"I think the initial shock people get is the fact that I'm a Republican," said Gilet, of Springfield. "It's because I'm black and it's because I'm a mental health professional. I'm an adjunct professor, I was the PTO president for a couple years at my kids' school. In their minds, I'm in a very liberal field. In all these fields, I'm supposed to be nice and like people. How can I be nice and like people and also be a Republican? That's the mental block I think people have."

So as a young, black NRA member who works in the mental health field, Gilet brought a unique perspective to Guns: An American Conversation, an event hosted by MassLive and Cambridge-based Essential Partners that brought 15 strangers together to learn effective skills in communication and discuss guns over 24 hours on May 5.

While Gilet found the Guns: An American Conversation discussion to be productive, he said he didn't walk away feeling like he learned something new or had his eyes opened widely by the other side.  

The group got to know each other on Saturday morning before the real discussion began. A series of activities helped the 15 strangers connect and learn about each other. The group then participated in a two-hour dialogue session focused exclusively on the gun debate in America, with both pro and anti-gun viewpoints supported and expressed.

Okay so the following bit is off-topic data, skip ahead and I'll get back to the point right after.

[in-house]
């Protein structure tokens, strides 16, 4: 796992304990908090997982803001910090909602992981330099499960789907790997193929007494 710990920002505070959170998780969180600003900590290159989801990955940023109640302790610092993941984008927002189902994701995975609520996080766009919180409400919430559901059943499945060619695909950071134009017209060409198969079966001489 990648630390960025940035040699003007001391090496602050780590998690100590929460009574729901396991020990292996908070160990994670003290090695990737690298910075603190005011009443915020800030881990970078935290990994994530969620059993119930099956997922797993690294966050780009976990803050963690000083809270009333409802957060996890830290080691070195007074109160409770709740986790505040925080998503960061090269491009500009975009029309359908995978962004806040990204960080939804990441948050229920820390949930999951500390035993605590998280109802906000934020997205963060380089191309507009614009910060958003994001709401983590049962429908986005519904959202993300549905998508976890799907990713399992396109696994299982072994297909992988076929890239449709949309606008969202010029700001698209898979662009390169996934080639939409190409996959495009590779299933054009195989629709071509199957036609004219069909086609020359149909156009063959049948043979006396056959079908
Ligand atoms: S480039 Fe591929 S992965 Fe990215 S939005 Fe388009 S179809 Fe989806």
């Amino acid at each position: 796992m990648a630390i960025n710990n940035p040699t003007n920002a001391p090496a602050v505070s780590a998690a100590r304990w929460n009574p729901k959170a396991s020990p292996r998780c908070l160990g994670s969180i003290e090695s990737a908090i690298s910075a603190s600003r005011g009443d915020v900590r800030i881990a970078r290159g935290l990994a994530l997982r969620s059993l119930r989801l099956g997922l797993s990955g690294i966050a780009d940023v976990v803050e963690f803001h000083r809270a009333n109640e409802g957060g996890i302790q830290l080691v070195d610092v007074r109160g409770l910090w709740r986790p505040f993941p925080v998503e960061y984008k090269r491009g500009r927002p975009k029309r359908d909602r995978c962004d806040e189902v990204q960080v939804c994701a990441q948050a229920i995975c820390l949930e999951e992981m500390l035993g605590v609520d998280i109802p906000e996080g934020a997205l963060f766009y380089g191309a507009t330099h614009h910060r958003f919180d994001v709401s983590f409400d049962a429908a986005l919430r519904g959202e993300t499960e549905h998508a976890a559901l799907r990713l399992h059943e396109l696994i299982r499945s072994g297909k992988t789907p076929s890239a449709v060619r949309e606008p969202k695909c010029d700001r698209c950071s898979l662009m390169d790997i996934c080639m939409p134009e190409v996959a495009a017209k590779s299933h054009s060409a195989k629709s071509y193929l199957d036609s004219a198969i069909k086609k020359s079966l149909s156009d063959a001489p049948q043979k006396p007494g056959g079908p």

Last year, Gilet ran for Springfield City Council. It was also the year that he purchased a gun for the first time. 

"I often feel like I'm demonized, and gun owners are demonized, because even though they are among the most law-abiding citizens because of all the background checks and all the things that you have to go through to even get a firearm, I still feel demonized and hear a lot of anti-rhetoric," he said.

But that rhetoric did not rear its head during Guns: An American Conversation.

"I still half expected there to be more high emotions, animosity...It was actually really good. Everyone was respectful. Everyone appeared open to hearing people's viewpoints," said Gilet, a mental health clinician at the River Valley Counseling Center in Holyoke who assists students and staff at the Peck Middle School, as well as being an adjunct professor at Pace University.

But Gilet said he didn't feel like the arguments he heard from those who were more on the side of gun control opened his eyes to something new.

"I always want to learn more. I don't ever want to walk on this Earth ignorant. I want to hear different opinions but I haven't heard anything that I haven't already heard and a lot of the arguments that I heard this weekend were based out of ignorance," Gilet said, noting that he felt people came out of the discussion with the goal of researching more facts associated with the use of firearms.